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PTH-099 External Shockwave Lithotripsy (eswl) Of Pancreatic Calculi Improves Pain Related To Chronic Calcific Pancreatitis
  1. K Kandiah1,
  2. SF Neong2,
  3. P Vlavianos2,
  4. D Bansi1,
  5. M Hanna1,
  6. D Westaby2
  1. 1Gastroenterology, Charing Cross Hospital, Imperial Healthcare NHS Trust, London, UK
  2. 2Gastroenterology, Hammersmith Hospital, Imperial Healthcare NHS Trust, London, UK


Introduction Chronic calcific pancreatitis is associated with the development of pancreatic ductal calculi. The calculi can lead to the blockage of the pancreatic duct which can increase the pressure in the duct causing pain. Removal of pancreatic calculi is conventionally done using endoscopic retrograde cholangio-pancreatiocography (ERCP). However, removal of large pancreatic calculi may not be amenable using ERCP alone. External shockwave lithotripsy has been successfully used to target and fragment large calculi located in the head or body of the pancreas. The fragmented calculi can be extracted by subsequent ERCP.

Methods We conducted a retrospective case-control study. We identified a cohort of patients who underwent ESWL followed by ERCP for the clearance of large calculi in the pancreatic duct and a cohort who were treated conventionally with ERCP +/- pancreatic duct stenting over a 15-month period from 22 August 2012 to 21 November 2013 in a tertiary hepatopancreatobiliary centre. The medical notes, endoscopy reports and radiological imaging of these patients were reviewed retrospectively to assess the success of achieving ductal clearance and the improvement in abdominal pain.

Results We identified 9 patients who underwent ESWL followed by ERCP and a same number of matched controls. Complete ductal clearance following ESWL/ERCP was 6 (66.7%) and partial in 3 (33.3%). 1 patient required 2 sessions of ESWL. Following ESWL/ERCP, 4 (44%) patients had no pain, 4(44%) had mild to moderate pain and 1 had severe pain. In the control group, 2 had no pain, 2 had mild to moderate pain and the rest still experienced severe pain. There were no complications following ESWL.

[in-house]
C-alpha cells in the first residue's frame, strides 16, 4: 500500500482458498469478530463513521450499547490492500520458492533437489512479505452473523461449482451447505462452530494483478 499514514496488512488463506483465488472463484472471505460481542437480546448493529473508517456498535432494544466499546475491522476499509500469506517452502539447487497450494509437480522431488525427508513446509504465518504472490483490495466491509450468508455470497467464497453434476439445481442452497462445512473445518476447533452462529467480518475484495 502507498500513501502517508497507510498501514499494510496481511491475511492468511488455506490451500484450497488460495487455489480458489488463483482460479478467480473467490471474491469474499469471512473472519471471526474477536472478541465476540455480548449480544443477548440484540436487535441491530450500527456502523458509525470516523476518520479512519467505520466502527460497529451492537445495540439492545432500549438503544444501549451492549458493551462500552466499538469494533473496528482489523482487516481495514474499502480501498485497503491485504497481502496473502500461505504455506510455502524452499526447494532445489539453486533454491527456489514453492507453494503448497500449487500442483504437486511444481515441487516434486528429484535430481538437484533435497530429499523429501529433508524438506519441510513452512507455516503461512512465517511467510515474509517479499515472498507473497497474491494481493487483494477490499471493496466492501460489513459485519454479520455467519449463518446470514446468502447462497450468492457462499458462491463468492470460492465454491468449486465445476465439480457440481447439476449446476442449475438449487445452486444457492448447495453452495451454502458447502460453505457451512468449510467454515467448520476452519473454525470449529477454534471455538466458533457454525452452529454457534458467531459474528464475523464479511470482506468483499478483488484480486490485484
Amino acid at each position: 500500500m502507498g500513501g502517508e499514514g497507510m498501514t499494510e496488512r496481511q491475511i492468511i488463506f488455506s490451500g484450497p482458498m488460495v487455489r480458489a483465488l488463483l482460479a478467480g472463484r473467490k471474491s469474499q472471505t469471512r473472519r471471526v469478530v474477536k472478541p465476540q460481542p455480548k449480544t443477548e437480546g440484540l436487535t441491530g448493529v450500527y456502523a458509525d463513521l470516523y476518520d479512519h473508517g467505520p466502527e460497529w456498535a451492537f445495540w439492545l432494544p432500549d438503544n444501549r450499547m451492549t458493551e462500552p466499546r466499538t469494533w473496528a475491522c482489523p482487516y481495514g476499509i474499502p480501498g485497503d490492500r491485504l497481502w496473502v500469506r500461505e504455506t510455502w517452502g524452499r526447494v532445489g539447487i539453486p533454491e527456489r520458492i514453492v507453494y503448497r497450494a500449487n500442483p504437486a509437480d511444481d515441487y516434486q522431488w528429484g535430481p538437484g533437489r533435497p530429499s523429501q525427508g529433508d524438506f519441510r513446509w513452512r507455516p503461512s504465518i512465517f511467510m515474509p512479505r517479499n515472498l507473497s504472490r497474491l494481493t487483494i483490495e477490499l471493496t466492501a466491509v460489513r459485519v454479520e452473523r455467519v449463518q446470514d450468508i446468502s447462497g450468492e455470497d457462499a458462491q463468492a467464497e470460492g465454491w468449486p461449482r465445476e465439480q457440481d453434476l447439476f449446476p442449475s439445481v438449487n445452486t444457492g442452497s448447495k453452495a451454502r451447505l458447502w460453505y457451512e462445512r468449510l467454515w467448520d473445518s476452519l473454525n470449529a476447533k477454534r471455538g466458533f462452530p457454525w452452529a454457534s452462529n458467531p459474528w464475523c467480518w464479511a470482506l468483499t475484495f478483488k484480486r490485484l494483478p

Conclusion ESWL combined with ERCP is safe and efficient in providing symptomatic relief for patients with large pancreatic calculi related to chronic pancreatitis. It can be offered as first line therapy in select patients with large pancreatic calculi.

References 1 Tandan M, Reddy DN, Santosh D, Reddy V, Koppuju V, Lakhtakia S, Gupta R, Ramchandani M, Rao GV. Extracorporeal shock wave lithotripsy of large difficult common bile duct stones: efficacy and analysis of factors that favor stone fragmentation. J Gastroenterol Hepatol 2009:24:1370–1374

2 Ellis RD, Jenkins AP, Thompson RP, Ede RJ. Clearance of refractory bile duct stones with extracorporeal shockwave lithotripsy. Gut 2000:47:728–731

3 Lawrence C, Siddiqi MF, Hamilton JN, Keane TE, Romagnuolo J, Hawes RH, Cotton PB. Chronic calcific pancreatitis: combination ERCP and extracorporeal shock wave lithotripsy for pancreatic duct stones. South Med J 2010 Jun;103(6):505–8

Disclosure of Interest None Declared.

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